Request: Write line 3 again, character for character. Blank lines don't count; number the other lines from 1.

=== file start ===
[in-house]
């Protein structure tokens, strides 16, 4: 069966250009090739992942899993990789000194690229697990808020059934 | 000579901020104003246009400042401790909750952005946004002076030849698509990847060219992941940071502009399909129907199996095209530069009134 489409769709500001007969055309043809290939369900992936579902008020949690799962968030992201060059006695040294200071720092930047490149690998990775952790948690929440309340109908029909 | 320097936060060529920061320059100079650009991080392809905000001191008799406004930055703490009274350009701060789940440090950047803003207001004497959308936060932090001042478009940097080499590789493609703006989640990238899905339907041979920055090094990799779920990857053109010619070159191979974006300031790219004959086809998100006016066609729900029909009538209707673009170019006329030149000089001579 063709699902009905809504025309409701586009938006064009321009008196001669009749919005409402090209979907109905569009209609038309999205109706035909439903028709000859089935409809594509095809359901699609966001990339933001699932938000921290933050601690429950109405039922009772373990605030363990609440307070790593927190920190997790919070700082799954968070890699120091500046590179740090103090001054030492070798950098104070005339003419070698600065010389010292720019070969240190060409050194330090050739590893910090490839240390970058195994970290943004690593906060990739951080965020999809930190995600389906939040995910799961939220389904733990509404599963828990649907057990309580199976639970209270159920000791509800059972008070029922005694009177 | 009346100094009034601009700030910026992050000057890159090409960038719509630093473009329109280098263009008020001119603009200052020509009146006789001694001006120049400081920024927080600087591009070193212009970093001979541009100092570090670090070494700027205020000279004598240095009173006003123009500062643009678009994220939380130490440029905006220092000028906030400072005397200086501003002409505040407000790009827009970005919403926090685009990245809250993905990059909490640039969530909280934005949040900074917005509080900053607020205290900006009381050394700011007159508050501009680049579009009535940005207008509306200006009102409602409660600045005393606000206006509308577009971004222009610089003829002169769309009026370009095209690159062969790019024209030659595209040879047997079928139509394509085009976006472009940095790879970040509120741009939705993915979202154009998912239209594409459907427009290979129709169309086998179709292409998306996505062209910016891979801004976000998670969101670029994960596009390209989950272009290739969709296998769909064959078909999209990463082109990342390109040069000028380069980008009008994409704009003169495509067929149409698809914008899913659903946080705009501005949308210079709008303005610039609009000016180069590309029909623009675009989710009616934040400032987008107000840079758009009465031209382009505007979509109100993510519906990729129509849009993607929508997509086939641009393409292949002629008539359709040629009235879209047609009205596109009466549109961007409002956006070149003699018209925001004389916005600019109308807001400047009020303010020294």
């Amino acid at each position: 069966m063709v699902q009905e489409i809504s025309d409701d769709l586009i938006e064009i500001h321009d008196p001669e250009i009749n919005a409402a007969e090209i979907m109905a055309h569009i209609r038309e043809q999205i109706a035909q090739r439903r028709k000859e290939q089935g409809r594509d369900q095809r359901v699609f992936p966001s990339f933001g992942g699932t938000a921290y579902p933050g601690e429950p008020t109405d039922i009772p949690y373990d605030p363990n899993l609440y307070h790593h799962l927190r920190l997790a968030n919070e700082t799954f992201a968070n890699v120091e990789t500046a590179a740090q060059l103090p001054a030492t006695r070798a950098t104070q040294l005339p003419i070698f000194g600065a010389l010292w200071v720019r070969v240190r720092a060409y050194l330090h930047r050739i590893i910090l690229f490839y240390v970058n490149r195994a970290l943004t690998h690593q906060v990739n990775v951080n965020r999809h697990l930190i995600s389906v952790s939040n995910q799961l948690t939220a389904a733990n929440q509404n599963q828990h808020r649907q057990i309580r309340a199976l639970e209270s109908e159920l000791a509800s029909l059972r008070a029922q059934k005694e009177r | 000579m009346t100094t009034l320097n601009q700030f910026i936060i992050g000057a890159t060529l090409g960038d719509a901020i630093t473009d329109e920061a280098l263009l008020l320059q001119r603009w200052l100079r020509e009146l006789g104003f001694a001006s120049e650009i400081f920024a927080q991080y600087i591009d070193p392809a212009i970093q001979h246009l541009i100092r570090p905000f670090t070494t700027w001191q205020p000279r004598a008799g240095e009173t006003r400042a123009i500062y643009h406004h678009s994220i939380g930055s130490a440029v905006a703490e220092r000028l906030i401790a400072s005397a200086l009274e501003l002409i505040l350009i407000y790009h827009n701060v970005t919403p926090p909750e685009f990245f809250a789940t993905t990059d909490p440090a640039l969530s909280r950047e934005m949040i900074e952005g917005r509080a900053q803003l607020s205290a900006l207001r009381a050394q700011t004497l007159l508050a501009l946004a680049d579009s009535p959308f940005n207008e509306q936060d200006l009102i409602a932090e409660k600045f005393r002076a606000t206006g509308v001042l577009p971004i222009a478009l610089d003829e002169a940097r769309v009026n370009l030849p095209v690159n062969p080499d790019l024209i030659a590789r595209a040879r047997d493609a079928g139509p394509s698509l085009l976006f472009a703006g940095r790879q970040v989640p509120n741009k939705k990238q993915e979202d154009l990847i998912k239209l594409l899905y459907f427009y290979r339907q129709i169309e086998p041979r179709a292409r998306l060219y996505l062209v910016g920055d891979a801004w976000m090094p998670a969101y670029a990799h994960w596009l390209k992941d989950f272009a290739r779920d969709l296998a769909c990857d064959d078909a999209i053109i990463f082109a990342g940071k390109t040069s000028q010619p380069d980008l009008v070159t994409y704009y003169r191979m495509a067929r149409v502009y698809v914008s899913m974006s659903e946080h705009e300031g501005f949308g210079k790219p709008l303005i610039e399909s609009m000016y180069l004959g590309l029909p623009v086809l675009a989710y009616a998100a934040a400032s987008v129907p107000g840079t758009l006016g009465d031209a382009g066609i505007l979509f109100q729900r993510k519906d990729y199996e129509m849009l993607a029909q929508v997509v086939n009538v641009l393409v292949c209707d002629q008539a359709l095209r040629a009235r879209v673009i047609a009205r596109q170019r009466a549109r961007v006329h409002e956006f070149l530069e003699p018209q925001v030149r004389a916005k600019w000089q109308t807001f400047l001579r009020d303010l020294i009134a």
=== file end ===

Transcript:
């Amino acid at each position: 069966m063709v699902q009905e489409i809504s025309d409701d769709l586009i938006e064009i500001h321009d008196p001669e250009i009749n919005a409402a007969e090209i979907m109905a055309h569009i209609r038309e043809q999205i109706a035909q090739r439903r028709k000859e290939q089935g409809r594509d369900q095809r359901v699609f992936p966001s990339f933001g992942g699932t938000a921290y579902p933050g601690e429950p008020t109405d039922i009772p949690y373990d605030p363990n899993l609440y307070h790593h799962l927190r920190l997790a968030n919070e700082t799954f992201a968070n890699v120091e990789t500046a590179a740090q060059l103090p001054a030492t006695r070798a950098t104070q040294l005339p003419i070698f000194g600065a010389l010292w200071v720019r070969v240190r720092a060409y050194l330090h930047r050739i590893i910090l690229f490839y240390v970058n490149r195994a970290l943004t690998h690593q906060v990739n990775v951080n965020r999809h697990l930190i995600s389906v952790s939040n995910q799961l948690t939220a389904a733990n929440q509404n599963q828990h808020r649907q057990i309580r309340a199976l639970e209270s109908e159920l000791a509800s029909l059972r008070a029922q059934k005694e009177r | 000579m009346t100094t009034l320097n601009q700030f910026i936060i992050g000057a890159t060529l090409g960038d719509a901020i630093t473009d329109e920061a280098l263009l008020l320059q001119r603009w200052l100079r020509e009146l006789g104003f001694a001006s120049e650009i400081f920024a927080q991080y600087i591009d070193p392809a212009i970093q001979h246009l541009i100092r570090p905000f670090t070494t700027w001191q205020p000279r004598a008799g240095e009173t006003r400042a123009i500062y643009h406004h678009s994220i939380g930055s130490a440029v905006a703490e220092r000028l906030i401790a400072s005397a200086l009274e501003l002409i505040l350009i407000y790009h827009n701060v970005t919403p926090p909750e685009f990245f809250a789940t993905t990059d909490p440090a640039l969530s909280r950047e934005m949040i900074e952005g917005r509080a900053q803003l607020s205290a900006l207001r009381a050394q700011t004497l007159l508050a501009l946004a680049d579009s009535p959308f940005n207008e509306q936060d200006l009102i409602a932090e409660k600045f005393r002076a606000t206006g509308v001042l577009p971004i222009a478009l610089d003829e002169a940097r769309v009026n370009l030849p095209v690159n062969p080499d790019l024209i030659a590789r595209a040879r047997d493609a079928g139509p394509s698509l085009l976006f472009a703006g940095r790879q970040v989640p509120n741009k939705k990238q993915e979202d154009l990847i998912k239209l594409l899905y459907f427009y290979r339907q129709i169309e086998p041979r179709a292409r998306l060219y996505l062209v910016g920055d891979a801004w976000m090094p998670a969101y670029a990799h994960w596009l390209k992941d989950f272009a290739r779920d969709l296998a769909c990857d064959d078909a999209i053109i990463f082109a990342g940071k390109t040069s000028q010619p380069d980008l009008v070159t994409y704009y003169r191979m495509a067929r149409v502009y698809v914008s899913m974006s659903e946080h705009e300031g501005f949308g210079k790219p709008l303005i610039e399909s609009m000016y180069l004959g590309l029909p623009v086809l675009a989710y009616a998100a934040a400032s987008v129907p107000g840079t758009l006016g009465d031209a382009g066609i505007l979509f109100q729900r993510k519906d990729y199996e129509m849009l993607a029909q929508v997509v086939n009538v641009l393409v292949c209707d002629q008539a359709l095209r040629a009235r879209v673009i047609a009205r596109q170019r009466a549109r961007v006329h409002e956006f070149l530069e003699p018209q925001v030149r004389a916005k600019w000089q109308t807001f400047l001579r009020d303010l020294i009134a």